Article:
Corn and soybean meal are the chief feed ingredients that Sanderson Farms uses for its chickens. In 4Q corn prices rose nearly 12%, while the price for soybean meal increased nearly 40%. Were it not for a 7.7% increase in poultry prices, Sanderson Farms might not have had a profitable year. If poultry prices remain firm and feed costs stay at bay, the company should experience greater profit growth in 2013. Sanderson Farms pays a quarterly dividend of $0.17 for a modest dividend yield of 1.30%. At the end of fiscal 2012, the company had $896.5 million in assets and $150 million in long-term debt. Shares of Sanderson Farms are trading at about 7% below 52-week high levels.

Volatility Persists

Shares of  Smithfield Foods -- a company with a hybrid business that spans pork processing and packaged meats -- are trading at approximately 4% below their 52-week high. It's quite a recovery after shares dipped 26% below these levels in August 2012 just as the economy was reeling from 6% food inflation as a result of the historic drought.

Smithfield has an aggressive share buyback program in place, and over the past 18 months or so has repurchased more than 17% of the company's equity. Smithfield reports its fiscal 3Q earnings results on March 7. In its most recent quarter, Smithfield reported 2Q adjusted EPS of $0.61 vs non-GAAP earnings of $0.76 per share in the same period a year ago. Quarterly sales fell 3% to $3.2 billion amid a soft pricing environment for meat.

Last quarter, the company's results were impacted by charges associated with repurchasing and refinancing debt. The company is in the "final stages" of ridding its balance sheet of $1 billion in debt that has lingered since 2008, according to chief executive Larry Pope speaking on the fiscal 2Q earnings conference call.

Higher priced grains -- including volatile corn prices -- have pressured the live production segment of Smithfield's business lately. The company does have a hedging program in place for corn and pays just over $7 per bushel, which helped to curb losses stemming from hog production in the second quarter. Smithfield has the benefit of a consumer packaging business to offset weakness in its commodities business. The company expects its hog production unit to return to profitability by the 4Q 2013.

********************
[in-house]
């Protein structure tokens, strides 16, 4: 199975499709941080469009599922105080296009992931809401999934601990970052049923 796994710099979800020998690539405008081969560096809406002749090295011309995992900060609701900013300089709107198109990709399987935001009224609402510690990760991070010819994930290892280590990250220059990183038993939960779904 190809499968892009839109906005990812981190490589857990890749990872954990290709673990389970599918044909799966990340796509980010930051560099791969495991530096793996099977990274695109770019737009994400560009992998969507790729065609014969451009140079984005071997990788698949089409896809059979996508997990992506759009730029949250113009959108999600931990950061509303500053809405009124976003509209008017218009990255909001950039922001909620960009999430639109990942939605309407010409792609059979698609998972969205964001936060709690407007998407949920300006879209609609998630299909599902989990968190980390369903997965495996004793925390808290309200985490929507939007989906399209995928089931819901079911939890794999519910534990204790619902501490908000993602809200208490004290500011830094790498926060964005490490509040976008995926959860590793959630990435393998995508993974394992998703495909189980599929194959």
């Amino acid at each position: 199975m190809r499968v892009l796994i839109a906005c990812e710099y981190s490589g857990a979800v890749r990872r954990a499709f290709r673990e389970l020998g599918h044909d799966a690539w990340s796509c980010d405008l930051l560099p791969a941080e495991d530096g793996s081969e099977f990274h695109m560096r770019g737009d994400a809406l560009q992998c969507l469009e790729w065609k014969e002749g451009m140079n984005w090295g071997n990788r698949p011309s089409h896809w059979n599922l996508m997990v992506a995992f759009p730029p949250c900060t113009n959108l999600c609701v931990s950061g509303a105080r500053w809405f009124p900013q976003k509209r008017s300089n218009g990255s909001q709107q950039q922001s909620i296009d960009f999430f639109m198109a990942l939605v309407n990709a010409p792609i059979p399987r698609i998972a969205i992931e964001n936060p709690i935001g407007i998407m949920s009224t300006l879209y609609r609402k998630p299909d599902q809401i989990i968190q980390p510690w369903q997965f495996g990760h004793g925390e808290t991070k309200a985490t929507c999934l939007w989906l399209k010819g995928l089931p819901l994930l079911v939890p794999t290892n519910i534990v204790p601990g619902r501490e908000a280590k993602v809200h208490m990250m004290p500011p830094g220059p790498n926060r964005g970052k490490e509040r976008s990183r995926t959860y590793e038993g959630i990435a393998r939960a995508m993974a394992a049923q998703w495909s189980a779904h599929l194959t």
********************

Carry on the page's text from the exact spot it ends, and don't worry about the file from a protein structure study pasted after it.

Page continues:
It's early in the year and weather and market conditions will change. Nonetheless, considering the improved outlook for grain prices and harvesting conditions, there could unrealized potential in shares of Tyson, Sanderson Farms, and Smithfield.

 

<img src="/media/images/user_13739/mf-agri_large.png" />

Attractive Comps

One thing that shareholders can look forward to is that the year-over-year comparisons for food stocks are likely to be attractive as quarterly earnings unfold in 2013 merely as a function of commodity prices. Still, the stocks have proven to be vulnerable to the weather, and while food companies have emerged from last year's headwinds they still remain a volatile choice.


GerelynT has no position in any stocks mentioned. The Motley Fool owns shares of Sanderson Farms. Try any of our Foolish newsletter services free for 30 days. We Fools may not all hold the same opinions, but we all believe that considering a diverse range of insights makes us better investors. The Motley Fool has a disclosure policy. Is this post wrong? Click here. Think you can do better? Join us and write your own!

blog comments powered by Disqus